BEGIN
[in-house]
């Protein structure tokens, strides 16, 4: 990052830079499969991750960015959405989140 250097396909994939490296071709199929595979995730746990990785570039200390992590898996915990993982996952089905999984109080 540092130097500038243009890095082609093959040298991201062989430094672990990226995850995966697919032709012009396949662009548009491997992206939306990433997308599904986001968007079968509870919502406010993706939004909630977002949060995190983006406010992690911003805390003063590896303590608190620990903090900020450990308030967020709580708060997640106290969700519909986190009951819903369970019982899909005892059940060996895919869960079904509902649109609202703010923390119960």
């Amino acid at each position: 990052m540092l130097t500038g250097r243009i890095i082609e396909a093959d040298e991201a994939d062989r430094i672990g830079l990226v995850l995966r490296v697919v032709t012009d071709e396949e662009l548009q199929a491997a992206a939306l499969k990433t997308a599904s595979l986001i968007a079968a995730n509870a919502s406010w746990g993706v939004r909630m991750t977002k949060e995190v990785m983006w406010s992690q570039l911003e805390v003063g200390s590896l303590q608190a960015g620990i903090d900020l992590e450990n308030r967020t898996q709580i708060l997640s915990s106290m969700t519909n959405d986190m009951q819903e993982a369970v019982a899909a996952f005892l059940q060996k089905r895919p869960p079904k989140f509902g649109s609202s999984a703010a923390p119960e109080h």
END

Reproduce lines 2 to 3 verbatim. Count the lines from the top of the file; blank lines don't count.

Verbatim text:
């Protein structure tokens, strides 16, 4: 990052830079499969991750960015959405989140 250097396909994939490296071709199929595979995730746990990785570039200390992590898996915990993982996952089905999984109080 540092130097500038243009890095082609093959040298991201062989430094672990990226995850995966697919032709012009396949662009548009491997992206939306990433997308599904986001968007079968509870919502406010993706939004909630977002949060995190983006406010992690911003805390003063590896303590608190620990903090900020450990308030967020709580708060997640106290969700519909986190009951819903369970019982899909005892059940060996895919869960079904509902649109609202703010923390119960």
């Amino acid at each position: 990052m540092l130097t500038g250097r243009i890095i082609e396909a093959d040298e991201a994939d062989r430094i672990g830079l990226v995850l995966r490296v697919v032709t012009d071709e396949e662009l548009q199929a491997a992206a939306l499969k990433t997308a599904s595979l986001i968007a079968a995730n509870a919502s406010w746990g993706v939004r909630m991750t977002k949060e995190v990785m983006w406010s992690q570039l911003e805390v003063g200390s590896l303590q608190a960015g620990i903090d900020l992590e450990n308030r967020t898996q709580i708060l997640s915990s106290m969700t519909n959405d986190m009951q819903e993982a369970v019982a899909a996952f005892l059940q060996k089905r895919p869960p079904k989140f509902g649109s609202s999984a703010a923390p119960e109080h």